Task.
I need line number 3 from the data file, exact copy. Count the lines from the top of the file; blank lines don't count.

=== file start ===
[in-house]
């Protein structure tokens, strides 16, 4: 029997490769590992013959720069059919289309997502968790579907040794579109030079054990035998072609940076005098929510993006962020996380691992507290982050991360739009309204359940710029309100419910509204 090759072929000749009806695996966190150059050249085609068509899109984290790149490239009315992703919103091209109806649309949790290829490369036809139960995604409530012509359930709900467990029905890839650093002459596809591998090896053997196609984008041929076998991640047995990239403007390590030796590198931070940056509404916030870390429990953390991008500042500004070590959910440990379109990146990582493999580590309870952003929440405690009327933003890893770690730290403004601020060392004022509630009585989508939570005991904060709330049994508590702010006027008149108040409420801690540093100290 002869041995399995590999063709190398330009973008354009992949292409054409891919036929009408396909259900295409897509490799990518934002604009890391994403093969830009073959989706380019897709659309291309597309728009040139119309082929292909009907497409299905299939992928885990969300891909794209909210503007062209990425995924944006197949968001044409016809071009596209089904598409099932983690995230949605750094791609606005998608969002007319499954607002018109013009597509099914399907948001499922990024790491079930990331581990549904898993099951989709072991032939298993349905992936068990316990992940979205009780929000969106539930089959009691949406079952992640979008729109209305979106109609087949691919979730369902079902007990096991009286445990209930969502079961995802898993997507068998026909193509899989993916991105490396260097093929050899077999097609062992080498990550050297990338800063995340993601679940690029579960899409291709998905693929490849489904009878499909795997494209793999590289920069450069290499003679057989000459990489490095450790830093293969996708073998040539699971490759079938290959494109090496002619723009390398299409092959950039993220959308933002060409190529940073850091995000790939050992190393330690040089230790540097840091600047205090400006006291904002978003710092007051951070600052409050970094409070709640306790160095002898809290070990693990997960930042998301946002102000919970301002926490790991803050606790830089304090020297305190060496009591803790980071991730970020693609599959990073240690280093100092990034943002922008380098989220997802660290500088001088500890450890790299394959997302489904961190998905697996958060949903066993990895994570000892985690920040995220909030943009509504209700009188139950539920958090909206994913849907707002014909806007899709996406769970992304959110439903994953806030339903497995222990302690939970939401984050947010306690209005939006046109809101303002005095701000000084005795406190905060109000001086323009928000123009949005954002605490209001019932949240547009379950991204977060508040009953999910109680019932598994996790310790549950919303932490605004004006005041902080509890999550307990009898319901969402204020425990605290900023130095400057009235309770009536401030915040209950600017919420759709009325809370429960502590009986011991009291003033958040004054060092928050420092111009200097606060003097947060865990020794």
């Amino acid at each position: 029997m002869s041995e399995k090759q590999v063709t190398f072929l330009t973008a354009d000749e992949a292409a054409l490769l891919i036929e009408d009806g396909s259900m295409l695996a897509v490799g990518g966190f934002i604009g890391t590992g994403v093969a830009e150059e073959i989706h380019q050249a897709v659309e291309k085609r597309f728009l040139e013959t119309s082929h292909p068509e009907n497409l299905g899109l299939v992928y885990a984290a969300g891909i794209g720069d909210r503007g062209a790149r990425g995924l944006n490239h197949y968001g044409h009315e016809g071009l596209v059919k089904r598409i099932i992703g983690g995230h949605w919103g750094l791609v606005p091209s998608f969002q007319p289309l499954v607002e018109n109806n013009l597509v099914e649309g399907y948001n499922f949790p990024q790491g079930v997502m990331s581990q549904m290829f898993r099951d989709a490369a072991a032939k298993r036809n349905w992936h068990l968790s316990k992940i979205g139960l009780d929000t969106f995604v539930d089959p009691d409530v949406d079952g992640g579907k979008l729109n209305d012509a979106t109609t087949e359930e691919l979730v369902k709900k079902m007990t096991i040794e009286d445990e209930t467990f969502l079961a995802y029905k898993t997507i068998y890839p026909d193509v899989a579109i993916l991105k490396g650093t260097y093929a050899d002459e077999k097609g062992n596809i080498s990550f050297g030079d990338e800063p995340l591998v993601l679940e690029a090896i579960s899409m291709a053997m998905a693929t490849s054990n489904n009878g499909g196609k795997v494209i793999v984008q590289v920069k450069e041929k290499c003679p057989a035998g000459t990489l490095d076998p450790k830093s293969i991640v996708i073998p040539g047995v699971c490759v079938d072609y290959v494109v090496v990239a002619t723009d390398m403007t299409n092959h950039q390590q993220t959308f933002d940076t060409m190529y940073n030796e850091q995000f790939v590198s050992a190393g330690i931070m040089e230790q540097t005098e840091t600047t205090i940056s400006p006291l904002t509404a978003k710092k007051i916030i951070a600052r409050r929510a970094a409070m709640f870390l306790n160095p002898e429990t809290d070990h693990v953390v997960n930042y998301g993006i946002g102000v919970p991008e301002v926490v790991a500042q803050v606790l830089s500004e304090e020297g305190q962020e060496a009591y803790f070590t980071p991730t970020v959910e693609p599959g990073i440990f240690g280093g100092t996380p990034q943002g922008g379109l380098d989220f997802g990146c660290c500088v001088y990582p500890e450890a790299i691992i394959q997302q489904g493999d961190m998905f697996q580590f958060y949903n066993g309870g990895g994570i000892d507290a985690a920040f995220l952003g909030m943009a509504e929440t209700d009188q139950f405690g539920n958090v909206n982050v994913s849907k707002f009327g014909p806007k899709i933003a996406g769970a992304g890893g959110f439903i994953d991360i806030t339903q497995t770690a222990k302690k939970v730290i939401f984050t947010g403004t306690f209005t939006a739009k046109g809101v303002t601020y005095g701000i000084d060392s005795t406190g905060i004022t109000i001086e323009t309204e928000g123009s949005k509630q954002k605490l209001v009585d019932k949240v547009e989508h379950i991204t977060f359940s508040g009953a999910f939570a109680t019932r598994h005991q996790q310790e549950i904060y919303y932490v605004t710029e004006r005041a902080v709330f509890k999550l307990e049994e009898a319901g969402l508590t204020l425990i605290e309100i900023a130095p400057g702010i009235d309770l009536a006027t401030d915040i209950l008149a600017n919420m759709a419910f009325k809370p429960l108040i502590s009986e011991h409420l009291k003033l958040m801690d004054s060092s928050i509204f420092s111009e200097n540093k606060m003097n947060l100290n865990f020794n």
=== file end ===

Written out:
């Amino acid at each position: 029997m002869s041995e399995k090759q590999v063709t190398f072929l330009t973008a354009d000749e992949a292409a054409l490769l891919i036929e009408d009806g396909s259900m295409l695996a897509v490799g990518g966190f934002i604009g890391t590992g994403v093969a830009e150059e073959i989706h380019q050249a897709v659309e291309k085609r597309f728009l040139e013959t119309s082929h292909p068509e009907n497409l299905g899109l299939v992928y885990a984290a969300g891909i794209g720069d909210r503007g062209a790149r990425g995924l944006n490239h197949y968001g044409h009315e016809g071009l596209v059919k089904r598409i099932i992703g983690g995230h949605w919103g750094l791609v606005p091209s998608f969002q007319p289309l499954v607002e018109n109806n013009l597509v099914e649309g399907y948001n499922f949790p990024q790491g079930v997502m990331s581990q549904m290829f898993r099951d989709a490369a072991a032939k298993r036809n349905w992936h068990l968790s316990k992940i979205g139960l009780d929000t969106f995604v539930d089959p009691d409530v949406d079952g992640g579907k979008l729109n209305d012509a979106t109609t087949e359930e691919l979730v369902k709900k079902m007990t096991i040794e009286d445990e209930t467990f969502l079961a995802y029905k898993t997507i068998y890839p026909d193509v899989a579109i993916l991105k490396g650093t260097y093929a050899d002459e077999k097609g062992n596809i080498s990550f050297g030079d990338e800063p995340l591998v993601l679940e690029a090896i579960s899409m291709a053997m998905a693929t490849s054990n489904n009878g499909g196609k795997v494209i793999v984008q590289v920069k450069e041929k290499c003679p057989a035998g000459t990489l490095d076998p450790k830093s293969i991640v996708i073998p040539g047995v699971c490759v079938d072609y290959v494109v090496v990239a002619t723009d390398m403007t299409n092959h950039q390590q993220t959308f933002d940076t060409m190529y940073n030796e850091q995000f790939v590198s050992a190393g330690i931070m040089e230790q540097t005098e840091t600047t205090i940056s400006p006291l904002t509404a978003k710092k007051i916030i951070a600052r409050r929510a970094a409070m709640f870390l306790n160095p002898e429990t809290d070990h693990v953390v997960n930042y998301g993006i946002g102000v919970p991008e301002v926490v790991a500042q803050v606790l830089s500004e304090e020297g305190q962020e060496a009591y803790f070590t980071p991730t970020v959910e693609p599959g990073i440990f240690g280093g100092t996380p990034q943002g922008g379109l380098d989220f997802g990146c660290c500088v001088y990582p500890e450890a790299i691992i394959q997302q489904g493999d961190m998905f697996q580590f958060y949903n066993g309870g990895g994570i000892d507290a985690a920040f995220l952003g909030m943009a509504e929440t209700d009188q139950f405690g539920n958090v909206n982050v994913s849907k707002f009327g014909p806007k899709i933003a996406g769970a992304g890893g959110f439903i994953d991360i806030t339903q497995t770690a222990k302690k939970v730290i939401f984050t947010g403004t306690f209005t939006a739009k046109g809101v303002t601020y005095g701000i000084d060392s005795t406190g905060i004022t109000i001086e323009t309204e928000g123009s949005k509630q954002k605490l209001v009585d019932k949240v547009e989508h379950i991204t977060f359940s508040g009953a999910f939570a109680t019932r598994h005991q996790q310790e549950i904060y919303y932490v605004t710029e004006r005041a902080v709330f509890k999550l307990e049994e009898a319901g969402l508590t204020l425990i605290e309100i900023a130095p400057g702010i009235d309770l009536a006027t401030d915040i209950l008149a600017n919420m759709a419910f009325k809370p429960l108040i502590s009986e011991h409420l009291k003033l958040m801690d004054s060092s928050i509204f420092s111009e200097n540093k606060m003097n947060l100290n865990f020794n």